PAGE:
We say thank you all the time. That sentiment has a direct translation in over 450 languages around the world. Some people even sign their emails with Thanks, So-and-so. But how often do we really mean it? I mean REALLY. I’m a little obsessed with authenticity. Sure, I’m guilty of routine, blasé, meaningless interactions at times. I’d be even more of a hypocrite if I didn’t fess up to it. Even so, in a world where any piece of information we want is waiting in our pockets, along with the credit cards that promise to buy all the stuff, necessary and frivolous, that just “screams” us, meaning is often missing.
Saying thank you, for me, is a sign of respect, an awareness of the sacrifice that someone made. It means that you care deeply about the effort, contribution, existence of the other. My daily encounters with “thank you” make it seem like less of an expression of gratitude and more of an acknowledgement with a dash of courtesy. I sent a document, you said thanks. She filled me in on a situation, I said thanks. Yet how do we navigate through these micro-interactions, show appreciation for all the little things people do for us, if not to say thank you? We mean it. At some level.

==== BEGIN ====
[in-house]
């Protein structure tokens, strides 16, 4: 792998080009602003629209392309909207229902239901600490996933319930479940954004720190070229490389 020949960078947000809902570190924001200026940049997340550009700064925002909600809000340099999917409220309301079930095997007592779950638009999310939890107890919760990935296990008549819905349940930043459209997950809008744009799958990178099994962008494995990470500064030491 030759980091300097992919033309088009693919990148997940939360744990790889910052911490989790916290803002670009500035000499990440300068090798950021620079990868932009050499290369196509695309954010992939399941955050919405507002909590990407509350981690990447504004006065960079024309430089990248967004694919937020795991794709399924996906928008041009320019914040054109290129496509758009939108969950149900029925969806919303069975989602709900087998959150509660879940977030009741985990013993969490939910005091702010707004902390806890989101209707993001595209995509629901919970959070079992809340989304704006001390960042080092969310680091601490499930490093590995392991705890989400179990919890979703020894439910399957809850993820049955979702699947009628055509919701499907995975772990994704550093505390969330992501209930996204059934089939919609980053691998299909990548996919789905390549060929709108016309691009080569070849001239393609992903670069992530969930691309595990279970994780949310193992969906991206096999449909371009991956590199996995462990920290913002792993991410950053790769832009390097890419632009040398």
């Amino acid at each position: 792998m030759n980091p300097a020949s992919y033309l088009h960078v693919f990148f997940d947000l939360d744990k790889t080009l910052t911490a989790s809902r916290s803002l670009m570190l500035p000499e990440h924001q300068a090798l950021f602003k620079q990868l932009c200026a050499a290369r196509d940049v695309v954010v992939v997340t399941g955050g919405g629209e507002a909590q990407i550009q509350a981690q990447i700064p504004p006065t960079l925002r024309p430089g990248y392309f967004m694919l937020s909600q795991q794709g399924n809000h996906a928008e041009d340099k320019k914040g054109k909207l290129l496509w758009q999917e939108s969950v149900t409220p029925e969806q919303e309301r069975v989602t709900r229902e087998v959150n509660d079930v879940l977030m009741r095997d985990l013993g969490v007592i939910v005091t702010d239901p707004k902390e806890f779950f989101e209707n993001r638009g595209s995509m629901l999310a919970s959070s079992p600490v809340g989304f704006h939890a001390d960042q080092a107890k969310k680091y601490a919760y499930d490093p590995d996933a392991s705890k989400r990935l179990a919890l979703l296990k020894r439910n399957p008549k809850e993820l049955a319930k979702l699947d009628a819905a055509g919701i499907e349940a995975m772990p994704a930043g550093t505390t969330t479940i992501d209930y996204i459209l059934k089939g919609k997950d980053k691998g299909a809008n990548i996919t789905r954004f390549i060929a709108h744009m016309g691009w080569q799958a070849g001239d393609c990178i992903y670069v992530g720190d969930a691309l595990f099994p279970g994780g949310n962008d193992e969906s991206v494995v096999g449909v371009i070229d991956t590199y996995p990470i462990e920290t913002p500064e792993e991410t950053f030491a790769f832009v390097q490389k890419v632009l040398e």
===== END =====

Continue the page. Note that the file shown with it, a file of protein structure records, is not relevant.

There are a couple of other things to consider, though I loathe to admit it. Not everyone has the same point of view on various facets of human interaction, such as gratitude. It’s NOT that big a deal for some people. Also, we’re evolving as a society. I can see the necessity for a superficial acknowledgement as well as visceral, bone-deep heartfelt gratitude. Perhaps, on some level, we know the difference between the two. And perhaps the least effective thing to do is regulate communication down to the minutia. That’s a difficult thing for me. We all use language, and we “should” all use it the same way to avoid confusion. More speculation, but this might have more to do with not trusting my interpretation of intent and less to do with rampant abuses of meaning. I do feel things down to my bones, and generally I am that person who doesn’t say what she doesn’t mean, and means what she says. But looking at others through the filter of how I work is not only folly, it’s inauthentic.